08 October 2012

New Paper: Normalized Tornado Damage in the United States: 1950-2011

I am a co-author on a new paper just accepted for publication in the journal Environmental Hazards titled "Normalized Tornado Damage in the United States: 1950-2011." My co-authors are Kevin Simmons (Austin College) and Daniel Sutter (Troy University). This blog post provides an FAQ on the paper, which the journal's editor tells us is expected to be formally published no later that first quarter 2013.

What is the title and abstract of this new paper?
Normalized Tornado Damage in the United States: 1950-2011

in press, Environmental Hazards

Kevin M. Simmons, Daniel Sutter and Roger Pielke, Jr.


In 2011, thunderstorms in the United States resulted in 550 deaths from tornadoes and more than $28 billion in property damage, according to data from the US National Oceanic and Atmospheric Administration, with the vast majority of economic losses resulting from tornadoes. This paper normalizes U.S. tornado damage from 1950 to 2011 using several methods. A normalization provides an estimate of the damage that would occur if past events occurred under a common base year's societal conditions. We normalize for changes in inflation and wealth at the national level and changes in population, income and housing units at the county level. Under several methods, there has been a sharp decline in tornado damage. This decline corresponds with a decline in the reported frequency of the most intense (and thus most damaging) tornadoes since 1950. However, quantification of trends in tornado incidence is made difficult due to discontinuities in the reporting of events over time. The normalized damage results are suggestive that some part of this decline may reflect actual changes in tornado incidence, beyond changes in reporting practices. In historical context 2011 stand out as one of the most damaging years of the past 61 and provide an indication that maximum damage levels have potential to increase should societal change lead to increasing exposure of wealth and property.
Why is this paper important?
This is the first paper to comprehensively "normalize" historical economic losses from US tornadoes. Normalization methods have been widely applied to phenomena around the would including US hurricanes and Australian bushfires. We use damage data collected by the National Oceanic and Atmospheric Administration, a US government agency which houses the Storm Prediction Center. We use three methods to adjust the data to a common base year (2011).The analysis allows us to say something about damage over time, in this case since 1950. The Figure below shows normalized damage 1950-2011 for one of our adjustment methods.
What do you find?
  • Overall we find a decrease in damages since 1950.
  • Even so 2011 was one of the 3 most costly years in our dataset.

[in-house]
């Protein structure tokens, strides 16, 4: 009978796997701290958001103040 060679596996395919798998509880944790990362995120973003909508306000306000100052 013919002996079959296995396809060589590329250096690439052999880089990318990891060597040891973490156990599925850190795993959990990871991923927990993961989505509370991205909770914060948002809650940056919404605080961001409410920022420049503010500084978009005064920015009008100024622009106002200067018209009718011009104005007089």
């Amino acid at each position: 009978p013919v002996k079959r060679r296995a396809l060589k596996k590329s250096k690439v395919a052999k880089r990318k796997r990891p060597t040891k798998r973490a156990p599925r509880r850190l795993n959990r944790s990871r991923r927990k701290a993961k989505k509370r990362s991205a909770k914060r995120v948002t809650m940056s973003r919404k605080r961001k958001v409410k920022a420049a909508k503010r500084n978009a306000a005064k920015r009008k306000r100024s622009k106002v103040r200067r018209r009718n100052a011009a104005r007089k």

• Our dataset includes 56,457 tornadoes, of which 33,746 caused some recorded damage.
  • Since 1950, in round numbers, tornadoes resulted in about half the normalized damage as did hurricanes and twice that of earthquakes 
  • The strongest two categories of tornadoes (called EF4 and EF5) represent about 1% of all reported events but have caused almost 45% of all normalized damage.
  • The most damage per sqaure mile from1950-2011 has occurred in Massachusetts and Connecticut.
  • The most damage overall  from 1950-2011 has occurred in Texas and Alabama.
  • During the calendar year 80% of damage occurs January-June.
  • The most damaging months are April (31%), May (20%) and June (16%).
What about long-term trends in damage and tornado incidence?
Here is what we say in the paper:

 "The normalized results are also suggestive that the long-term decrease in reported tornado incidence may also have a component related to actual, secular changes in tornado incidence beyond reporting changes. To emphasize, we do not reach any conclusion here that stronger that “suggestive” and recommend that this possibility be subject to further research, which goes beyond the scope of this study.

On climate time scales there is no indication of increasing incidence of tornadoes, and the increases documented over the short (sub-climate) period 2000-2011 are strongly influenced by the large number of events documented in 2011. However, the decreased frequency of high damage events in recent decades as compared to previous decades is a notable feature in the time series and provides strong counter-evidence to claims found in the scientific literature that the atmospheric environment that spawns tornadoes has intensified leading to more intense events on climate time scales (e.g., Trenberth, 2012). Such claims are commonly found in the popular media and also in the insurance/reinsurance sector where they influence public opinion and decision making in business and government. The most recent review by the IPCC found no basis for claiming an increase (or decrease) in tornado incidence or intensity (IPCC, 2012)."
How can I get an advance copy?
If you would like a copy of the accepted paper (that is, before the final revisions and pre-proof) you can send an email request to me, rpielkejr@gmail.com.


  1. Roger,

    Now, see... what if the trendline for normalized tornado damage is declared to be "non-linear"? It would follow that we've only just started a serious increasing of normalized tornado damage-- yes? (Even more-so if the dataset is arbitrarily begun at, oh, 1980-ish)

    "I kill me", Alf

  2. Do building codes, which have (presumably) become more stringent over the years, have an effect on monetary damages?

    P.S. The labels on the horizontal axis of the graph are truncated.

  3. Roger is your paper the first to address "normalization" for tornacoes? It has been done for hurricanes but this is the first paper I've seen that addresses tornadoes.

  4. -2-HowardW